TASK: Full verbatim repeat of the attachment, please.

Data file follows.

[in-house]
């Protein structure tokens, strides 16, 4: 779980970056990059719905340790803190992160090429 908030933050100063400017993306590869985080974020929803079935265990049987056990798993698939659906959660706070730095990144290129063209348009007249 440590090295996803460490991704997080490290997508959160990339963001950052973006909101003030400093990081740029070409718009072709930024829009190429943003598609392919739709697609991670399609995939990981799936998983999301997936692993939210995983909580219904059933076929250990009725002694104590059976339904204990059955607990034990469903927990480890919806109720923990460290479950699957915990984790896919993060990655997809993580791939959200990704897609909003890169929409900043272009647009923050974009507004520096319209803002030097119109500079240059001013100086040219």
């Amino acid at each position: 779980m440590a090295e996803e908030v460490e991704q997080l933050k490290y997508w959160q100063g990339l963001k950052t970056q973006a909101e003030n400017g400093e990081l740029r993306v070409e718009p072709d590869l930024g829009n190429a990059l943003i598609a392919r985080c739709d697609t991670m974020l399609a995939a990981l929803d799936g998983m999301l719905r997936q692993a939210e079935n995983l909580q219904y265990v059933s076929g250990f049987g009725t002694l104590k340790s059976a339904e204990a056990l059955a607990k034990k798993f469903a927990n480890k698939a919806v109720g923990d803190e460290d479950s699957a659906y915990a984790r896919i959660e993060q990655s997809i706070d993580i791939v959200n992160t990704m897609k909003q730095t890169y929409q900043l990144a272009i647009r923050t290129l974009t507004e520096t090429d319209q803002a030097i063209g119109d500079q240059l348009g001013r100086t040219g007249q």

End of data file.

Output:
[in-house]
């Protein structure tokens, strides 16, 4: 779980970056990059719905340790803190992160090429 908030933050100063400017993306590869985080974020929803079935265990049987056990798993698939659906959660706070730095990144290129063209348009007249 440590090295996803460490991704997080490290997508959160990339963001950052973006909101003030400093990081740029070409718009072709930024829009190429943003598609392919739709697609991670399609995939990981799936998983999301997936692993939210995983909580219904059933076929250990009725002694104590059976339904204990059955607990034990469903927990480890919806109720923990460290479950699957915990984790896919993060990655997809993580791939959200990704897609909003890169929409900043272009647009923050974009507004520096319209803002030097119109500079240059001013100086040219």
């Amino acid at each position: 779980m440590a090295e996803e908030v460490e991704q997080l933050k490290y997508w959160q100063g990339l963001k950052t970056q973006a909101e003030n400017g400093e990081l740029r993306v070409e718009p072709d590869l930024g829009n190429a990059l943003i598609a392919r985080c739709d697609t991670m974020l399609a995939a990981l929803d799936g998983m999301l719905r997936q692993a939210e079935n995983l909580q219904y265990v059933s076929g250990f049987g009725t002694l104590k340790s059976a339904e204990a056990l059955a607990k034990k798993f469903a927990n480890k698939a919806v109720g923990d803190e460290d479950s699957a659906y915990a984790r896919i959660e993060q990655s997809i706070d993580i791939v959200n992160t990704m897609k909003q730095t890169y929409q900043l990144a272009i647009r923050t290129l974009t507004e520096t090429d319209q803002a030097i063209g119109d500079q240059l348009g001013r100086t040219g007249q």